The majority of people will have sat next to a whiffy co-worker. Whether the source is smelly feet, stinky breath or a bad case of BO, it seems an odorous workmate has caused tension in many British offices.

Follow these easy steps!

Follow these easy steps!

But it seems that honesty isn't always the best policy as many people would rather suffer in silence than broach the subject. Research commissioned by women's healthcare brand Balance ActivTM, in collaboration with Cardiff University, has revealed that two thirds of the nation find telling a colleague they smell is the hardest workplace conversation to have, well ahead of bringing up substandard work, at just nine per cent. In fact the study, which surveyed 2,000 UK men and women, found that half of us admitted to having no idea how to address the issue.

It seems many office workers will go to extreme lengths rather than confront a colleague directly. A fifth of office workers have complained to bosses about the smell and 15 per cent admit they have moved desks to escape a bad smell. One in twenty say they have resorted to simply leaving a can of deodorant on a colleagues desk in the hope they would take the hint.

So why is odour such a difficult topic to bring up? Results suggest that the significant effect of odour on our everyday lives and wellbeing makes it a sensitive subject. The study showed women in particular are affected by unpleasant odours, and are more likely to suffer from reduced confidence as a result, but less likely to complain or take action.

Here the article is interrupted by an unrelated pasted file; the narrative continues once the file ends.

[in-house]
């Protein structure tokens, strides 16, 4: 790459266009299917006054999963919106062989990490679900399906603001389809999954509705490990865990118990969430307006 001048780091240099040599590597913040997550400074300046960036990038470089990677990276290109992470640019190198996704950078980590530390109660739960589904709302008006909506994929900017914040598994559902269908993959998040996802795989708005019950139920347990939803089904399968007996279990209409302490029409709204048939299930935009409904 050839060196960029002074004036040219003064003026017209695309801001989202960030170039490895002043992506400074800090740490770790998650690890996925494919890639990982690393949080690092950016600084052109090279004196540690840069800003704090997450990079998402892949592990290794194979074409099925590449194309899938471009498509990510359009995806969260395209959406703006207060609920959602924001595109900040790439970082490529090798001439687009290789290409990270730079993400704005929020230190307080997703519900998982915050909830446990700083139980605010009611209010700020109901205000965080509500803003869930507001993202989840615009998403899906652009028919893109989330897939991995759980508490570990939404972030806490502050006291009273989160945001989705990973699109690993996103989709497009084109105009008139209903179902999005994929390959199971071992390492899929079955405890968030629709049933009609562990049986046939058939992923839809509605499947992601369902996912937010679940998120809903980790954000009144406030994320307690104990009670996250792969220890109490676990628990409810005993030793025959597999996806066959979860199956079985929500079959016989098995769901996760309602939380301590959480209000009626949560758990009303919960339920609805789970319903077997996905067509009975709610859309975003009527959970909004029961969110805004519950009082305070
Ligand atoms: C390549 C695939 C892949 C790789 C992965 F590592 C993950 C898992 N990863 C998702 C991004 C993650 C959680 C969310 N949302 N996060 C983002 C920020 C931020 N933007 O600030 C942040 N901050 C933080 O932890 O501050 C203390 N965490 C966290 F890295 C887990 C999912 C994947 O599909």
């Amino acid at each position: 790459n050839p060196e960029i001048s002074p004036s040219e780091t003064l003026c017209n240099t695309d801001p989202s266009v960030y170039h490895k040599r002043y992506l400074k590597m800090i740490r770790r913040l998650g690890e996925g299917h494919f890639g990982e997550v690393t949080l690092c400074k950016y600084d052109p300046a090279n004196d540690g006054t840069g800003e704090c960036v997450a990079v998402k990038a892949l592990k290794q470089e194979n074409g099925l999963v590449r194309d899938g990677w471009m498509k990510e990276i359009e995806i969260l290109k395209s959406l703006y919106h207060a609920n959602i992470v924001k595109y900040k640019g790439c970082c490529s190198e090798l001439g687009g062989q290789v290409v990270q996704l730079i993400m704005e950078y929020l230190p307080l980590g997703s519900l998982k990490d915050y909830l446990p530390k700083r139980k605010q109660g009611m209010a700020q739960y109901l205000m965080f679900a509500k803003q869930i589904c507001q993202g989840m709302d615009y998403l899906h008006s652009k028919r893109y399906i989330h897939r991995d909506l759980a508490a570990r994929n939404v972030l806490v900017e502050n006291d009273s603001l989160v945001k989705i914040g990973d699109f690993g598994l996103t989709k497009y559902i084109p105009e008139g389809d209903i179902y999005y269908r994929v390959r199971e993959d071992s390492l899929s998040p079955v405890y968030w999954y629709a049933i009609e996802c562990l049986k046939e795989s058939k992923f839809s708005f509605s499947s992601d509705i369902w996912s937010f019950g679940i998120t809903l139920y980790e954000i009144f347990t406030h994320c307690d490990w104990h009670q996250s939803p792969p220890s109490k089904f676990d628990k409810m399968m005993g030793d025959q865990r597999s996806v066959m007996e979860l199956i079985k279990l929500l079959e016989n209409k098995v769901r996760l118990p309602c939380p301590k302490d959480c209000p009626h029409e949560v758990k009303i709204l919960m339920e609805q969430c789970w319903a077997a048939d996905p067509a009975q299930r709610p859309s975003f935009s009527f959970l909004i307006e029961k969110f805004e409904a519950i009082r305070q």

In fact, when it comes to their own odour, women are most likely to let it affect their work with more than one in ten claiming it reduces their concentration. Almost two thirds felt it hindered their opportunities at work, while only 53 per cent of men felt this way. Unsurprisingly, having an unpleasant odour impacts on personal lives too with over a third of women claiming a bad odour affects their social life, and 36 per cent admitting having an unpleasant odour gets in the way of their love lives.

According to Andrew Smith, Professor of Psychology at Cardiff University, sensitivity to odour is deeply engrained in us: "evolution has led us to avoid bad smells because they were associated with contaminated food and disease. In more recent times the subject has become difficult to discuss and people, especially women, tend to suffer in silence rather than complaining about bad smells. Women are likely to be more sensitive to odours because of biological reasons and also social norms. The research shows this sensitivity influences their wellbeing at work, rest and play."

Balance ActivTM spokesperson Helen Knox, a sexual health nurse specialist, explained that common causes of odour could easily be tackled to help people boost their confidence and outlook on life:

"Bacterial Vaginosis (BV) is the most common intimate health condition for women and one of its main symptoms is an unpleasant intimate odour, but awareness is low with just 32 per cent of women knowing what BV is. This lack of education means thousands of women are suffering with intimate odour issues without needing to, so we would urge them to seek advice from a healthcare professional."

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